Is It Fixed Yet?
Published: September 9, 2007
New York Times
The immigration battle that ended this summer was a victory for the simple, straight-ahead approach. The supporters of comprehensive reform did not have the votes for their exotic blend of tough compassion, of punishing then rewarding illegal immigrants with a nonamnesty that everybody called amnesty. The Republicans’ bill-killing argument was: punish all the lawbreakers and seal the border, just seal it already.
Soon enough President Bush disowned his commitment to comprehensive reform and offered an executive-branch crackdown. States and local governments began whip-cracking. The country has made its bed and will have to sleep in it awhile, but a few developments suggest getting tough may not be as simple as advertised.
The courts are objecting. In Hazleton, Pa., and then in Herndon, Va., judges have ruled against harsh anti-immigrant ordinances. It turns out the First Amendment and the equal-protection clause cover noncitizens too. Herndon’s law forbidding day laborers and contractors to talk shop has been ruled unconstitutional, so it plans to shut down a successful day-labor hiring site rather than allow it to accept everybody, illegal immigrants too.
Meanwhile, a pillar of Mr. Bush’s crackdown, a Social Security purge to get illegal immigrants off the books, has been held up in the courts. Businesses said it would cause unjust layoffs of thousands of workers, citizens included. But now the Social Security Administration is warning that the nightmare is coming if the crackdown doesn’t proceed: a processing logjam holding up benefits for millions of Americans.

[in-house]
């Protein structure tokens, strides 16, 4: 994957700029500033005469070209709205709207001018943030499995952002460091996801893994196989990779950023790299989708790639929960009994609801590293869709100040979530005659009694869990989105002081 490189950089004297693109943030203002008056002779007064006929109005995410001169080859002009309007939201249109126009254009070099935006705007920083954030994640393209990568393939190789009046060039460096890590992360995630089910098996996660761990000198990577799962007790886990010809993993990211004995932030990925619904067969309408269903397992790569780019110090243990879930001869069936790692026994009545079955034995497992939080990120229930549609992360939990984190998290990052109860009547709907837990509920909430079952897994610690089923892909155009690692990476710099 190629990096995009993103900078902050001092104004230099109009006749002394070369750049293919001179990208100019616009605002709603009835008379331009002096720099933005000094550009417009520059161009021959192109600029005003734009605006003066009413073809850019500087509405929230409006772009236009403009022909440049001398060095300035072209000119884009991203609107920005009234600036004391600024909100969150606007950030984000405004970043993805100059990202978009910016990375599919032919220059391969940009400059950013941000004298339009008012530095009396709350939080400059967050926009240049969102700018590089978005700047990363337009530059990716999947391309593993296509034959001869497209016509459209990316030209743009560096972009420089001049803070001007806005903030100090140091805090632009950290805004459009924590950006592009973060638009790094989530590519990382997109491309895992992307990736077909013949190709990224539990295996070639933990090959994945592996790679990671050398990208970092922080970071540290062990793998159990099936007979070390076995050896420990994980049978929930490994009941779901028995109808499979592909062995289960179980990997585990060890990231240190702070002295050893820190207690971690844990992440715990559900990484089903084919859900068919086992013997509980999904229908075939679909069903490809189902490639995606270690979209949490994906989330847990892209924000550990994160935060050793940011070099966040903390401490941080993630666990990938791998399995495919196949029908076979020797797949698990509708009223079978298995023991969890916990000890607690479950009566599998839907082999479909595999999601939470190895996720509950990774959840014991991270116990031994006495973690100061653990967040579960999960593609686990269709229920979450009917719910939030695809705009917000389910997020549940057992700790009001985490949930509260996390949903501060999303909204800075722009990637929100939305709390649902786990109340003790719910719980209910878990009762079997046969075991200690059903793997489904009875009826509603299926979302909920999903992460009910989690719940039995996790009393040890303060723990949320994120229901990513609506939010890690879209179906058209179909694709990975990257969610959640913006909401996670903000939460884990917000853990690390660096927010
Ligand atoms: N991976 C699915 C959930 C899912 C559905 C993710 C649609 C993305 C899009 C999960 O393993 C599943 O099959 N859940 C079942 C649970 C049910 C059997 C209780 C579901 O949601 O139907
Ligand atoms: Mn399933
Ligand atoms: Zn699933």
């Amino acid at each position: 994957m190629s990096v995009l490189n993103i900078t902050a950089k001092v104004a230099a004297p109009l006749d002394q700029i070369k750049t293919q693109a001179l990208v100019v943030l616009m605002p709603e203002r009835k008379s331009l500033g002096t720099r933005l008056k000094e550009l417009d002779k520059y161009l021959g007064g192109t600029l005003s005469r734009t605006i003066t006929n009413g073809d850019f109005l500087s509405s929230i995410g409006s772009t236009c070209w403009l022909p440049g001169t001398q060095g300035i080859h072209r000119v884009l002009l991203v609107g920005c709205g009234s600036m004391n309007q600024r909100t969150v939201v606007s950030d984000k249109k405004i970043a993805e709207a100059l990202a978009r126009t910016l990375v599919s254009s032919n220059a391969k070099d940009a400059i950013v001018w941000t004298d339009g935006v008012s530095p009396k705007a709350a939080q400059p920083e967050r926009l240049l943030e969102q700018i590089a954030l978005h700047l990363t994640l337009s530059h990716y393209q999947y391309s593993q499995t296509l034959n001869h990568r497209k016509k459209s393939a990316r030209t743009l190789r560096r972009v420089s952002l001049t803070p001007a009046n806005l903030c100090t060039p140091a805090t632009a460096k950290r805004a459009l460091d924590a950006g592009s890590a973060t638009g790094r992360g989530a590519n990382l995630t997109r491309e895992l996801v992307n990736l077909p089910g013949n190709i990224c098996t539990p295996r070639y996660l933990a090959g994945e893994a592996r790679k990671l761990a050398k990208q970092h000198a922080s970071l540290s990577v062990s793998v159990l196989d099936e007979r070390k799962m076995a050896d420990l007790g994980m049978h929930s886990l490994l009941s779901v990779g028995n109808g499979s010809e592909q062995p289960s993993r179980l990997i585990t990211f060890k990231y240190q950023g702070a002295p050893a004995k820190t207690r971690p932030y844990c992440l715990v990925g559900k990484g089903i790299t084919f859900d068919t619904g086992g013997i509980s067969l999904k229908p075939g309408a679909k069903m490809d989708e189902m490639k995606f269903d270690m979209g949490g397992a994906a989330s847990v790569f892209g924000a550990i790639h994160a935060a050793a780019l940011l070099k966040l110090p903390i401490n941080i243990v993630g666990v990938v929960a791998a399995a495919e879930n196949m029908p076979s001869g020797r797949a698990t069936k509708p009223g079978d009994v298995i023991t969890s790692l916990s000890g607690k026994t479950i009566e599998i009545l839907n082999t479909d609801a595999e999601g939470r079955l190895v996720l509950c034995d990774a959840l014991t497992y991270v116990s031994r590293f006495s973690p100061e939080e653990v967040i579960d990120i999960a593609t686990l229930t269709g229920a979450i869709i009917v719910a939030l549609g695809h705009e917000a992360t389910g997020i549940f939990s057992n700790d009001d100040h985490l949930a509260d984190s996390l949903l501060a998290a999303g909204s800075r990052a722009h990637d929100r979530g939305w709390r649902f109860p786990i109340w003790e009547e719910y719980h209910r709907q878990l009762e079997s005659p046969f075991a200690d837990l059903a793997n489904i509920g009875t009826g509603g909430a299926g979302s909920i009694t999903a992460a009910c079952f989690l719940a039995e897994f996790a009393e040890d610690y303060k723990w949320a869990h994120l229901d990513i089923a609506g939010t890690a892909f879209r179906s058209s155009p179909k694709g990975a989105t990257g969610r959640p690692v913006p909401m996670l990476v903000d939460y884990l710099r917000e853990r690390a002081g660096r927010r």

The nonnatives are restless. On Sept. 14, Washington will see the first rally by highly skilled immigrants, the engineers and Ph.D.’s who play by the rules and still get the visa runaround. Members of the National Day Laborers Organizing Network have allied with home-health-care and domestic workers. And a crackdown in Prince William County, Va., inspired a boycott and a fiery march last week led by a testy group called Mexicanos Sin Fronteras. You didn’t think they were just going to roll over, did you? They’re immigrants: smart, industrious self-starters, like your grandparents.
The debate is rotted. Republican presidential candidates are still playing ¿Quien es mas macho? Mitt Romney and Rudolph Giuliani are in their cardboard tough-guy armor, bickering about “sanctuary cities” and who used to treat his immigrant constituents more harshly.
Congress is back and may yet eke out little victories. A hearing was held in the House last week on the Strive Act, the smartest, most workable immigration bill left. There is support for two relatively uncontroversial provisions of the dead Senate bill, to help farms and farmworkers and to give an educational leg up to children who had no say in crossing the border illegally.
With the Republican minority tacking xenophobic amendments onto every bill in sight, the chances of real, broad immigration reform seem as bleak as ever. Some say it is time to consider throwing out the old arguments. Bruce Morrison, a former Connecticut congressman with an extensive immigration portfolio, makes an interesting pro-immigrant case for ditching comprehensive reform. Fix legal immigration first, he says — get those backlogs down, get a steady supply of nurses, engineers and M.B.A.’s flowing, and impose strict biometric workplace IDs so that all future hiring is legitimate.
Maybe then, he says, you will establish the trust you need to tackle the problem of the 12 million undocumented. Maybe the public mood will be more forgiving. Seems optimistic, but nothing else has worked.